Business owners and executives are concerned about the damage that a cyber-criminal could wreak if he or she hacked into their organizations’ information systems. At the same time, occupational or employee fraud is a significant and real danger. The average business loses about 5% of its annual revenue to fraudulent actions by employees, according to estimates provided by the Association of Certified Fraud Examiners (ACFE). The median loss? A hefty $145,000.
The most common type of fraud, accounting for about 85% of the incidents in the ACFE report, is asset misappropriation. This crime might involve an employee who creates and pays a fictitious vendor, submits an inflated expense report, steals inventory or intercepts cash collections.
No business is exempt
While all organizations are at risk for fraud, companies with fewer than 100 employees tend to suffer disproportionately. Why? They’re more likely to have weaker internal controls due to a limited number of personnel and less management oversight. However, by taking proactive steps, business owners and managers not only can slash the risk that their organizations will be hit by fraudulent activity, but also uncover any wrongdoing more quickly. The sooner a perpetrator is caught, the less harm he or she might cause.
Tips for Fraud Prevention
1) Remain vigilant. Look for common warning signs of fraudulent activity, such as an employee who’s living well beyond his or her means or a worker who refuses to take time off. While the latter might be a sign of dedication, it also can signal the individual’s concern that a replacement will discover his or her criminal activities. An employee who insists on working odd hours, when he or she is most likely to be alone, also may be trying to get away with something.
2) Separate duties. The more difficult it is for a single employee — acting alone — to commit a crime, the less likely it is to happen. That’s why many companies require multiple individuals to authorize disbursements over certain amounts, or assign one employee to add vendors to the payables system and another to pay them. Separating duties also makes sense when reconciling bank accounts and other statements. The employee charged with making deposits or disbursements shouldn’t also reconcile the bank accounts, as doing so offers an opportunity to hide any wrongdoing. In small companies, having the bank statement delivered unopened to the owner for his or her review is an effective way to deter unauthorized activities.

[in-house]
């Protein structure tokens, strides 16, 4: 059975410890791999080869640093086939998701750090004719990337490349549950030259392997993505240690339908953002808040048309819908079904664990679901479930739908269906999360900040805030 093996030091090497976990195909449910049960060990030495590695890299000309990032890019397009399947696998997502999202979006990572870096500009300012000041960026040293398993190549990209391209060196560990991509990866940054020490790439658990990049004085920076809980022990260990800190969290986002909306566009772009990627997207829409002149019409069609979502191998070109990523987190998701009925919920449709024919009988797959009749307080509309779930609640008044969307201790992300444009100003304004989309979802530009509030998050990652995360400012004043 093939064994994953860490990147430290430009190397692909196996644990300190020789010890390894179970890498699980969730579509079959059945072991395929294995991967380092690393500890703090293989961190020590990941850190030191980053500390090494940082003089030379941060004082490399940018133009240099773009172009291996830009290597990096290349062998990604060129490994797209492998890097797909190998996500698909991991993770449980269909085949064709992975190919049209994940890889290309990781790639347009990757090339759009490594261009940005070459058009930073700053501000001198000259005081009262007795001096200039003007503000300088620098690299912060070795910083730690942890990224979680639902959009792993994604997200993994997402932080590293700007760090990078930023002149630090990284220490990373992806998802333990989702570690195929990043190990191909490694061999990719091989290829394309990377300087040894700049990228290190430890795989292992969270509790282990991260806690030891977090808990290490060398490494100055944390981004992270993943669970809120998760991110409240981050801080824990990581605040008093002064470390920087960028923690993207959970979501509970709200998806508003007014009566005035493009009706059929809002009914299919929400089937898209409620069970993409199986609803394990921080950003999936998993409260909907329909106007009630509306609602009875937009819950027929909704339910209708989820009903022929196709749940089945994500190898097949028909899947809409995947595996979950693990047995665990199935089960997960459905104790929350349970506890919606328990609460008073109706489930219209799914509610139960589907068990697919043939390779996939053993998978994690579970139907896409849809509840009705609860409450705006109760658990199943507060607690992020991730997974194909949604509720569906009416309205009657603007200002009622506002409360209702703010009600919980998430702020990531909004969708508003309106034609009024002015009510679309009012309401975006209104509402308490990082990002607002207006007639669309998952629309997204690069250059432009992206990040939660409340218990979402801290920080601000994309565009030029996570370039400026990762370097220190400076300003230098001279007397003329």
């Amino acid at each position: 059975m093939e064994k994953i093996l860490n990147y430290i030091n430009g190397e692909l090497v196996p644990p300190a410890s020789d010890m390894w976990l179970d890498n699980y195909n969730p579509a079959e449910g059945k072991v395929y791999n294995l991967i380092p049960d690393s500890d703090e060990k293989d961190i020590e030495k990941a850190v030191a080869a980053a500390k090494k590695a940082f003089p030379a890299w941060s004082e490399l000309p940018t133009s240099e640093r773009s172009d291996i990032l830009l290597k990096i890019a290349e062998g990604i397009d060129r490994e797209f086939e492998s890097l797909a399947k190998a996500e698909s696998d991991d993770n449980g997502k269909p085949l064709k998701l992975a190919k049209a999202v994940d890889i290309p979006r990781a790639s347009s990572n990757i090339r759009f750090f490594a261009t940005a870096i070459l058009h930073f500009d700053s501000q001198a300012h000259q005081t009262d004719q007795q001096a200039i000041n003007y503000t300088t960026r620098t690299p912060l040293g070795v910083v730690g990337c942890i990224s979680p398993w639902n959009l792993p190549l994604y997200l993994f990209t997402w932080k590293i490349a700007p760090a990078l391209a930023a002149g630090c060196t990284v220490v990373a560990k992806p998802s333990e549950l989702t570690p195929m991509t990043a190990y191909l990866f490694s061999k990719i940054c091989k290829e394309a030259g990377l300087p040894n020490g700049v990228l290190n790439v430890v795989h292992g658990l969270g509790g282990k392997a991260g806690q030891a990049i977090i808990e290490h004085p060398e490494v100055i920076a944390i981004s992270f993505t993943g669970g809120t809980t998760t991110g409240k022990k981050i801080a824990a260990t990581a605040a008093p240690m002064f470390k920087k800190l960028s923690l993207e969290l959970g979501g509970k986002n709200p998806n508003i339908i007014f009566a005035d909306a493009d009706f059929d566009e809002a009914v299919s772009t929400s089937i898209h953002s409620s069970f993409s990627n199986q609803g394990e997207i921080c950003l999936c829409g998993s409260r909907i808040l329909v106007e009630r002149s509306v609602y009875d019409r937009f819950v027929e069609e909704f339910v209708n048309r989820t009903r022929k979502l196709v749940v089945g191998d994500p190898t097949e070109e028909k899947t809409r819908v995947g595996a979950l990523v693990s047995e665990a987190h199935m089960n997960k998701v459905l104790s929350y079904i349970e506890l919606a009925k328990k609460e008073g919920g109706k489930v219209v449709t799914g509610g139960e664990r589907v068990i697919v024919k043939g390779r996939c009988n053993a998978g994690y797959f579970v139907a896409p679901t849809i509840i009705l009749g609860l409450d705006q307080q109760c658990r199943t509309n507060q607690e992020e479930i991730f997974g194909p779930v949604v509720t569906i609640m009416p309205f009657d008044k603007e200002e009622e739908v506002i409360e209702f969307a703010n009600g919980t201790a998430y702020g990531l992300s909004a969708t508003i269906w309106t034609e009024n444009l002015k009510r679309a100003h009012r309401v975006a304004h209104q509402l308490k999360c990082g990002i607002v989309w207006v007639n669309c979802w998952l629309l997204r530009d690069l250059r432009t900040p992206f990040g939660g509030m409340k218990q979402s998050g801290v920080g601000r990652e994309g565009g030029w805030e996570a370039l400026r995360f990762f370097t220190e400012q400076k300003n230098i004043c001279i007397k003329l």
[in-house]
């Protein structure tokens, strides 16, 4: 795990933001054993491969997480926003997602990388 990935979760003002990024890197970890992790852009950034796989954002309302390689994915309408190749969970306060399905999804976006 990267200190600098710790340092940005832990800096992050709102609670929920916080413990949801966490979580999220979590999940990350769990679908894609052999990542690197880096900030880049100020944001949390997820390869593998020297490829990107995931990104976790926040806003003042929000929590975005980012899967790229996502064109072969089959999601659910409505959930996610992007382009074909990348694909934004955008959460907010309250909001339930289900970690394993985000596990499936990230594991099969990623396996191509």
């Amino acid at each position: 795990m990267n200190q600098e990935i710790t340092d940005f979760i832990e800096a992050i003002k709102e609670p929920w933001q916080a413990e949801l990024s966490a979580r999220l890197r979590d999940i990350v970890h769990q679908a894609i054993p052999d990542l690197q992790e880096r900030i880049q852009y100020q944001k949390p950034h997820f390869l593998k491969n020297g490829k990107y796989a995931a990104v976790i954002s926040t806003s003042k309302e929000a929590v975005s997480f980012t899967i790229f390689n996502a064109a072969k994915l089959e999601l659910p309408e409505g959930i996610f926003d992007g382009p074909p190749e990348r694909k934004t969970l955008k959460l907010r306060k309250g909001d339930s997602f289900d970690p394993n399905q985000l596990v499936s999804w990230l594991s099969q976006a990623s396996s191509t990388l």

3) Use physical controls. Locking away checks and financial statements and allowing access only to employees who require them for their jobs not only makes it more difficult for other workers to misuse these instruments, but also sends a signal that management takes seriously the need to safeguard the company’s assets.
4) Train employees. Educate staff members to know what fraud is and how it can occur, as well as how it can hurt the business and ultimately their livelihoods. Armed with this information, employees will be better able to identify fraudulent actions. And, by simply discussing the issue, management emphasizes the fact that it’s on guard against potential wrongdoing.
5) Understand the cost of fraud. As a business owner, it’s critical that you install antifraud processes, such as segregation of duties.
6) Implement a tips hotline. Tips from employees or vendors accounted for more than 40% of all fraud detections in the ACFE report, making it the most common detection method. It pays to establish a means for employees to securely let the appropriate manager know if they have reason to suspect fraudulent behavior.
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